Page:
This book was recommended to me by a bookclub friend. “Lesbian scientists!” she said. “There’s a drug that makes people see God (or Gods or G-d),” she said. It sounded like a cool idea, reminding me a little of Nexus by Ramez Naam or some post-William Gibson kind of thing about our modern technology gone just a little too far.
My overall experience of reading this book was just “meh.” The concept did sound pretty interesting and it begins with a character who is a lesbian in a mental institution, so I realized pretty quickly it wasn’t an average sci-fi book. The first few chapters are about her getting out and coming back to her life on the outside, and about her past in working for a drug company startup that manufactured a chemical that would make the users see God. What is interesting is the withdrawal from the drug; a teenager in the beginning kills herself because she no longer has access to the drug and God goes away from her. But then the heroine of the book goes on a journey to find out who is manufacturing this substance based on her company’s original design, and it wasn’t a particularly interesting journey to me.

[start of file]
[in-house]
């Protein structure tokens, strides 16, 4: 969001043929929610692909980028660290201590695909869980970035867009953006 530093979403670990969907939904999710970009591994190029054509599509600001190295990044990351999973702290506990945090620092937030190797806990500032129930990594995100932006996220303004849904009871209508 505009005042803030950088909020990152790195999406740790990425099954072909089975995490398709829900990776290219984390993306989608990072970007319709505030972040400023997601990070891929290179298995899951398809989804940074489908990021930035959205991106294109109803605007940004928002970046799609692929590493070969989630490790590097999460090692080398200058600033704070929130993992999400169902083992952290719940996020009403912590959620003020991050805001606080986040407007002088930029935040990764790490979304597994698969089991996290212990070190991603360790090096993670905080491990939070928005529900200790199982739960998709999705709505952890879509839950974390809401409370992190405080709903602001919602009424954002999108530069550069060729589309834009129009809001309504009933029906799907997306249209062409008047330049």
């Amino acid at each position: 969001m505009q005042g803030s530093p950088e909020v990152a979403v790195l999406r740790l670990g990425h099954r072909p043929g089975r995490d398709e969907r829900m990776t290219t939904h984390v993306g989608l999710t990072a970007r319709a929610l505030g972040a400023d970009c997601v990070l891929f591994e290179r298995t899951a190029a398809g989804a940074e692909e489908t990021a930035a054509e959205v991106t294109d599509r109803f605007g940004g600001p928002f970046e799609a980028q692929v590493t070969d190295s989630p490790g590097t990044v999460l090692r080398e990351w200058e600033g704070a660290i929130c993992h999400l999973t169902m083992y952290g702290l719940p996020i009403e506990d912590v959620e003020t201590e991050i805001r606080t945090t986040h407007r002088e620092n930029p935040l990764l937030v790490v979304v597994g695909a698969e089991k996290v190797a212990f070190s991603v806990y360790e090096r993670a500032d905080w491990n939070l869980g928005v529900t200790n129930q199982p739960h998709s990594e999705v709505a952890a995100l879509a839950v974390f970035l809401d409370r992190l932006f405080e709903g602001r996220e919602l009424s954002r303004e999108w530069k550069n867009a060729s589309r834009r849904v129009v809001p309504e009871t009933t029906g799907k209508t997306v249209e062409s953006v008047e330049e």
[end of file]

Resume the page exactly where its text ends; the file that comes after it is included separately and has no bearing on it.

Afterparty dabbled in philosophy but didn’t really make any real decisions, and it sort of ends up just being a bit of a road trip/heist story. There was nothing that felt super original to me, maybe because I’ve read so many books before that feature genetic engineering, near future, cyberpunk stuff.